“blind pierre usta play down the gypsy cafe on reggio street,” says carl. “i seen him ever saturday night we usta go in there, have a spaghetti dinner with garlic bread and red wine, blind pierre was playing. some fiddle player, blind pierre. them strings, they’d practically light up like stars the way he played, sometimes to make you cry like a babe in your mama’s arms, sometimes fast as a bordello handshake, like the cops was after him and he had to finish before they bust in and drug him off to the slam.”

“their sauce wasn’t so hot,” big tony says, “watery, ya know? but the garlic bread? make yer mouth water, make yer hips do a jig.”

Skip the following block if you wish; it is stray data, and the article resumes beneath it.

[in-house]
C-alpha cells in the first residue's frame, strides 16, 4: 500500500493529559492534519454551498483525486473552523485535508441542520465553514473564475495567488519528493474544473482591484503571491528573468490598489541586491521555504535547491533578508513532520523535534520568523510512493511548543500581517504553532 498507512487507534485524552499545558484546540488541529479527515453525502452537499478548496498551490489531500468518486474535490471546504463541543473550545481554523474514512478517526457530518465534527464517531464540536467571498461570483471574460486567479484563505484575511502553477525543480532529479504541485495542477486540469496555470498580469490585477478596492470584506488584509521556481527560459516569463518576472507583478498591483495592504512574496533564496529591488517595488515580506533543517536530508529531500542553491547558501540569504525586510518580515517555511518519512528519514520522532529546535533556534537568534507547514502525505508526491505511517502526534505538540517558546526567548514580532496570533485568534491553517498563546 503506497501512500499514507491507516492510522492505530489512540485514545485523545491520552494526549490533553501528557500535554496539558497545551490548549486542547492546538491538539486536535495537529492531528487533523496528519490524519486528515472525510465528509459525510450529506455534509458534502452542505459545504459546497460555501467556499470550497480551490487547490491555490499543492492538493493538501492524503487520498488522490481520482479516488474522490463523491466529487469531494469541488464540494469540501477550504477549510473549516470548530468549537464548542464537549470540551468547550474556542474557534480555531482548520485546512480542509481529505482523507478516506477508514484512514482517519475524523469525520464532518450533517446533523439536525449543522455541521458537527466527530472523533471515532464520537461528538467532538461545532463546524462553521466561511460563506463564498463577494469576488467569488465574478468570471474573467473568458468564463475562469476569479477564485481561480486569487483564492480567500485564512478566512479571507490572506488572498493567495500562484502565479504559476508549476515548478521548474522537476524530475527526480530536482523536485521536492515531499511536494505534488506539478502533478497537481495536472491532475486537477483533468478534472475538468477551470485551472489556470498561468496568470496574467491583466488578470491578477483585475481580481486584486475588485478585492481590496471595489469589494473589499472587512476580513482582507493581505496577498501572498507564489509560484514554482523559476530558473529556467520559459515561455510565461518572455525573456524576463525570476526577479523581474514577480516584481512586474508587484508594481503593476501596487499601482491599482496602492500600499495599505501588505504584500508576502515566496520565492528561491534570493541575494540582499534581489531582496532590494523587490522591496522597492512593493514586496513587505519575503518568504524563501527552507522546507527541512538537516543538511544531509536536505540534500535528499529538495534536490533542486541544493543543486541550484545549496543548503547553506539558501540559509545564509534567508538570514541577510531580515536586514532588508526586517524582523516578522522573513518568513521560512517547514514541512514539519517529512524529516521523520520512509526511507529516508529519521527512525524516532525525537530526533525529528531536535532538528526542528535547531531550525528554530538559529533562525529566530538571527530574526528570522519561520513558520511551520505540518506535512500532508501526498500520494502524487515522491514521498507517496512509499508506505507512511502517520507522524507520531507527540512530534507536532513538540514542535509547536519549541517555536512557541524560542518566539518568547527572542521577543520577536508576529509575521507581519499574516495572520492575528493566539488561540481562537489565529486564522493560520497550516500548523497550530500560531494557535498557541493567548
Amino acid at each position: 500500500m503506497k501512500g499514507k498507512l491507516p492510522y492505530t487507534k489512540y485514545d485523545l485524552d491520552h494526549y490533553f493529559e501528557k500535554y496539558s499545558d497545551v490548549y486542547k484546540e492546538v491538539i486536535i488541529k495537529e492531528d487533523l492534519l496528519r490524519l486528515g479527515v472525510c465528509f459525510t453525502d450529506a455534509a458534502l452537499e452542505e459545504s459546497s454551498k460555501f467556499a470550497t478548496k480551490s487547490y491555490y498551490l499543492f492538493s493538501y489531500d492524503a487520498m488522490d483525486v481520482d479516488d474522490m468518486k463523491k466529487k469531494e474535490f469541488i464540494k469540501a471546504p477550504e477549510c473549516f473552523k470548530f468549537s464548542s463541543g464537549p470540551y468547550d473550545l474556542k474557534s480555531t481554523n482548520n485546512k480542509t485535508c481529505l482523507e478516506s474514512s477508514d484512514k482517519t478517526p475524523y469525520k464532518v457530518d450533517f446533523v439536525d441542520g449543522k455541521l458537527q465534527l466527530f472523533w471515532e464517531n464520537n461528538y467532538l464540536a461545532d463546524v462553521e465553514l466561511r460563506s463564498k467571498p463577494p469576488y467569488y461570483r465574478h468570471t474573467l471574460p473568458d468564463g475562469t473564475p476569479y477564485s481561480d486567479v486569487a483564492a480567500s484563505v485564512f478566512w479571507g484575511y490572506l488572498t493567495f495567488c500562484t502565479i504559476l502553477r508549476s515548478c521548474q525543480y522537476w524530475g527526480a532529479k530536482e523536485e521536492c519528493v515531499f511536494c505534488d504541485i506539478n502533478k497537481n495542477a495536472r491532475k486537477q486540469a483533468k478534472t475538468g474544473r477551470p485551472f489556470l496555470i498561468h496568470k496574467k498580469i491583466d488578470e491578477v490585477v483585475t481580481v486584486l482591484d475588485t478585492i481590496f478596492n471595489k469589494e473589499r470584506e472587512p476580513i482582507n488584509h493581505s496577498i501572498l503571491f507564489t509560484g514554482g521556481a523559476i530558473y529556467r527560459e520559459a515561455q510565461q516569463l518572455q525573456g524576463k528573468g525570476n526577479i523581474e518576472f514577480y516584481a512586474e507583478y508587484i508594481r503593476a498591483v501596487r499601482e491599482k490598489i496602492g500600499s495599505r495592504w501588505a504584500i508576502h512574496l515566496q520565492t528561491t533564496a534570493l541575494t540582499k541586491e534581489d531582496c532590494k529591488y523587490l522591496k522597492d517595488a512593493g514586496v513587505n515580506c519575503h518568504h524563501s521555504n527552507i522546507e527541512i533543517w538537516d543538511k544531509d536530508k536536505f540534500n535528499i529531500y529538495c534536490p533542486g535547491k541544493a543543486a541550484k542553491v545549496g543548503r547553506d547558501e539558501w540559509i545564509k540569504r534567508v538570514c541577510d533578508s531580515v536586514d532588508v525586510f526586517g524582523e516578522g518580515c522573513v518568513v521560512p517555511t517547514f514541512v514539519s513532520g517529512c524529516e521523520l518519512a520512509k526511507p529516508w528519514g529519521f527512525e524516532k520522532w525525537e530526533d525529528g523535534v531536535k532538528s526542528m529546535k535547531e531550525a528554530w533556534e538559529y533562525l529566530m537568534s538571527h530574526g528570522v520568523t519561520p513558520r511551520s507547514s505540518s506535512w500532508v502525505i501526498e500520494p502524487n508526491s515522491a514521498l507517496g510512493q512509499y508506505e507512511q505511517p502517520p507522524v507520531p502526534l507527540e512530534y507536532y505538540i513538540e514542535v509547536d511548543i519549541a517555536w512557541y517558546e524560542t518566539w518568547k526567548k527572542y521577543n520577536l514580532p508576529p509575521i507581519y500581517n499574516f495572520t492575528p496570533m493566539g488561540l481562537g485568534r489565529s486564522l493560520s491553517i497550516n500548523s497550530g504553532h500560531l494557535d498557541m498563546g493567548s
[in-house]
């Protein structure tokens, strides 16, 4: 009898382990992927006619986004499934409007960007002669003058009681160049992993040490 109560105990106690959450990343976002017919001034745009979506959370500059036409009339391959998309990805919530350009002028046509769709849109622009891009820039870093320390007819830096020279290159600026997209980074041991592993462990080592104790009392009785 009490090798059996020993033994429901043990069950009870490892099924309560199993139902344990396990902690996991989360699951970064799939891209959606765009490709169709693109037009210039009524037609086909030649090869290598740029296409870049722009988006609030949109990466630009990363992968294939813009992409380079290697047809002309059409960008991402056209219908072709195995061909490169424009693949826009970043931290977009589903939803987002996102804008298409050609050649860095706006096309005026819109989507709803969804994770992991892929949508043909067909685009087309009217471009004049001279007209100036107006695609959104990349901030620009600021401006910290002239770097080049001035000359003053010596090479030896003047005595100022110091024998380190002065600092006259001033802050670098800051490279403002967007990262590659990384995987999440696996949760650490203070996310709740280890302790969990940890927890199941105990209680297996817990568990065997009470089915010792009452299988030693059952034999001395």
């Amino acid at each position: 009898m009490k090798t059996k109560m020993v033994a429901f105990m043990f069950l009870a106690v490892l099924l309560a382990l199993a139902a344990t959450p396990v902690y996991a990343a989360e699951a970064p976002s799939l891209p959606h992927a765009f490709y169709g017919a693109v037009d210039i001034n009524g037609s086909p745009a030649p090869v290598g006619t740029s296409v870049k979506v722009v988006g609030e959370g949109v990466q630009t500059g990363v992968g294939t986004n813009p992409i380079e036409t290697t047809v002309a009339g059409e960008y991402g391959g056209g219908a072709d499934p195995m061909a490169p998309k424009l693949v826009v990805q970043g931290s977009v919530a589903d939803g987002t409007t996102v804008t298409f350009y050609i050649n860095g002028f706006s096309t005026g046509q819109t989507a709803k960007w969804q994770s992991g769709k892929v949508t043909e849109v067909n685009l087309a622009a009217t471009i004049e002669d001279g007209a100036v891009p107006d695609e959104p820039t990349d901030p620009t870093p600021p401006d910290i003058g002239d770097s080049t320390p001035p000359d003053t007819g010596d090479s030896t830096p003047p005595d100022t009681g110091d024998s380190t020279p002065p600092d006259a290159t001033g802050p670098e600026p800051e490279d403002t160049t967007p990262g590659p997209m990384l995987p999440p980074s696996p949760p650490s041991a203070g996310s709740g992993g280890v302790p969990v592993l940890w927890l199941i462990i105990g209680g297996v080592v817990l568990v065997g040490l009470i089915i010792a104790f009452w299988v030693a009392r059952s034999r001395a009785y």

“what about blind pierre?” i says. “i remember him. I seen him play downtown once–”

“nah,” big tony says, “wasn’t him. he never went downtown.”

“nah,” carl agrees. “never. not blind pierre. strictly a morgan streeter, blind pierre. musta been somebody else.”

“i’m telling you, i saw him. he was playing jazz with a combo down the old blue moon club. amazing stuff, i wouldn’t have believed it if i hadn’t heard him myself. what about him?”

“oh, he’s dead,” carl says around the walnut he’s cracking between his teeth.

“dead? when?”

“yesterday, yesterday night, whenever.”

seems carl was passing by blind pierre’s place on jimson drive just off morgan when he sees all these crowds of people milling around on the sidewalk and they all had these black armbands on, so he goes over to see what’s up, he don’t think right at first it’s got anything to do with blind pierre, he’s just curious. you know. but it’s got to do with blind pierre alright. it’s his funeral.